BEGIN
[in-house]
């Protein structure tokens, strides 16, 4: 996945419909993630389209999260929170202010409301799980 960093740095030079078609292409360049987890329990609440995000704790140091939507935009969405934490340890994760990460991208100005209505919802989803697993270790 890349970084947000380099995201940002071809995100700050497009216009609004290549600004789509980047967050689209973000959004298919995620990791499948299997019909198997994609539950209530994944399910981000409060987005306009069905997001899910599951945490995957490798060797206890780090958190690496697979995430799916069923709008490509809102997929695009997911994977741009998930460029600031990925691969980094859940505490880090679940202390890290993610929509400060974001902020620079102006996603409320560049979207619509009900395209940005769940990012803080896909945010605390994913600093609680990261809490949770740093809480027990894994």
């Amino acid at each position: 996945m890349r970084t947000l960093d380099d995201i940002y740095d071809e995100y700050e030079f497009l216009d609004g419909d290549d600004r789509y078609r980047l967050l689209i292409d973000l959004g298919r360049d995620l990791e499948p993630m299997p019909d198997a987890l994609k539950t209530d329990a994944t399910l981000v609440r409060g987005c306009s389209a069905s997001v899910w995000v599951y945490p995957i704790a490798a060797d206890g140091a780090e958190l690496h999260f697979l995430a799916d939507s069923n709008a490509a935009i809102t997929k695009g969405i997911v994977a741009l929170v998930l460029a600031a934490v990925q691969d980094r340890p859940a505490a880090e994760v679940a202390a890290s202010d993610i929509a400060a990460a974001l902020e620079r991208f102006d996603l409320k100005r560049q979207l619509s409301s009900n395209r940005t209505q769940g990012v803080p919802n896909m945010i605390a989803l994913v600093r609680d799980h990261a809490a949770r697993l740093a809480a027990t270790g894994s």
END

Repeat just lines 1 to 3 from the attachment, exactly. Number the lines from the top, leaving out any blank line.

[in-house]
């Protein structure tokens, strides 16, 4: 996945419909993630389209999260929170202010409301799980 960093740095030079078609292409360049987890329990609440995000704790140091939507935009969405934490340890994760990460991208100005209505919802989803697993270790 890349970084947000380099995201940002071809995100700050497009216009609004290549600004789509980047967050689209973000959004298919995620990791499948299997019909198997994609539950209530994944399910981000409060987005306009069905997001899910599951945490995957490798060797206890780090958190690496697979995430799916069923709008490509809102997929695009997911994977741009998930460029600031990925691969980094859940505490880090679940202390890290993610929509400060974001902020620079102006996603409320560049979207619509009900395209940005769940990012803080896909945010605390994913600093609680990261809490949770740093809480027990894994």
């Amino acid at each position: 996945m890349r970084t947000l960093d380099d995201i940002y740095d071809e995100y700050e030079f497009l216009d609004g419909d290549d600004r789509y078609r980047l967050l689209i292409d973000l959004g298919r360049d995620l990791e499948p993630m299997p019909d198997a987890l994609k539950t209530d329990a994944t399910l981000v609440r409060g987005c306009s389209a069905s997001v899910w995000v599951y945490p995957i704790a490798a060797d206890g140091a780090e958190l690496h999260f697979l995430a799916d939507s069923n709008a490509a935009i809102t997929k695009g969405i997911v994977a741009l929170v998930l460029a600031a934490v990925q691969d980094r340890p859940a505490a880090e994760v679940a202390a890290s202010d993610i929509a400060a990460a974001l902020e620079r991208f102006d996603l409320k100005r560049q979207l619509s409301s009900n395209r940005t209505q769940g990012v803080p919802n896909m945010i605390a989803l994913v600093r609680d799980h990261a809490a949770r697993l740093a809480a027990t270790g894994s």